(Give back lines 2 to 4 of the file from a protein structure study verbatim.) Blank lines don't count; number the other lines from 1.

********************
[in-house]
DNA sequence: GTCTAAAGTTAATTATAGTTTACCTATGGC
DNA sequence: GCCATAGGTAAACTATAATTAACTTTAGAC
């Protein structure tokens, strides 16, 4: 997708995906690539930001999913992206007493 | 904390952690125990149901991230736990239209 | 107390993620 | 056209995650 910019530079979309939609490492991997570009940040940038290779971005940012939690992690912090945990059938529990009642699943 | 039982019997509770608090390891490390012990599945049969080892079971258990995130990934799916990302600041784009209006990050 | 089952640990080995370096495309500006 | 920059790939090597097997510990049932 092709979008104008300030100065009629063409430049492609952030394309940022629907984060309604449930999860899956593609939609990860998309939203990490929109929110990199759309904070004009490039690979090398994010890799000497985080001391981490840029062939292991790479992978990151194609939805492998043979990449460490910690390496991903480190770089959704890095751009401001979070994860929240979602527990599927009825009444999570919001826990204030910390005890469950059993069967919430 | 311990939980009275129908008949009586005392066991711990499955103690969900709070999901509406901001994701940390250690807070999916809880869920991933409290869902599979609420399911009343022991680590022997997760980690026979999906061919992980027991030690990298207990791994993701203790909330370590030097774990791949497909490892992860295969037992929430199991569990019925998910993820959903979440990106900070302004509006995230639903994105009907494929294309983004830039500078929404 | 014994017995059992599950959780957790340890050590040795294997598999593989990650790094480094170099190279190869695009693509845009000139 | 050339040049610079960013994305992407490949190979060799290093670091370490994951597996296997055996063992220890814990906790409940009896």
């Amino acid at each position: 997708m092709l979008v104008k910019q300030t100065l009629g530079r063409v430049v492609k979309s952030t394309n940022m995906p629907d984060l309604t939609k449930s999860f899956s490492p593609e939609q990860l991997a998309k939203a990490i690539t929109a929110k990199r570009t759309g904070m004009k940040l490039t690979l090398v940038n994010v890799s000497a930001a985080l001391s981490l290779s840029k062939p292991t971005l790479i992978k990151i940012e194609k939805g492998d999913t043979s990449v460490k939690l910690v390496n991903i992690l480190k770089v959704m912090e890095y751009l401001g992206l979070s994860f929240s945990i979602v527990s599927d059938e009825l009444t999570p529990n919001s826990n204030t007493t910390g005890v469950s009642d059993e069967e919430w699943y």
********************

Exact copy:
DNA sequence: GTCTAAAGTTAATTATAGTTTACCTATGGC
DNA sequence: GCCATAGGTAAACTATAATTAACTTTAGAC
């Protein structure tokens, strides 16, 4: 997708995906690539930001999913992206007493 | 904390952690125990149901991230736990239209 | 107390993620 | 056209995650 910019530079979309939609490492991997570009940040940038290779971005940012939690992690912090945990059938529990009642699943 | 039982019997509770608090390891490390012990599945049969080892079971258990995130990934799916990302600041784009209006990050 | 089952640990080995370096495309500006 | 920059790939090597097997510990049932 092709979008104008300030100065009629063409430049492609952030394309940022629907984060309604449930999860899956593609939609990860998309939203990490929109929110990199759309904070004009490039690979090398994010890799000497985080001391981490840029062939292991790479992978990151194609939805492998043979990449460490910690390496991903480190770089959704890095751009401001979070994860929240979602527990599927009825009444999570919001826990204030910390005890469950059993069967919430 | 311990939980009275129908008949009586005392066991711990499955103690969900709070999901509406901001994701940390250690807070999916809880869920991933409290869902599979609420399911009343022991680590022997997760980690026979999906061919992980027991030690990298207990791994993701203790909330370590030097774990791949497909490892992860295969037992929430199991569990019925998910993820959903979440990106900070302004509006995230639903994105009907494929294309983004830039500078929404 | 014994017995059992599950959780957790340890050590040795294997598999593989990650790094480094170099190279190869695009693509845009000139 | 050339040049610079960013994305992407490949190979060799290093670091370490994951597996296997055996063992220890814990906790409940009896």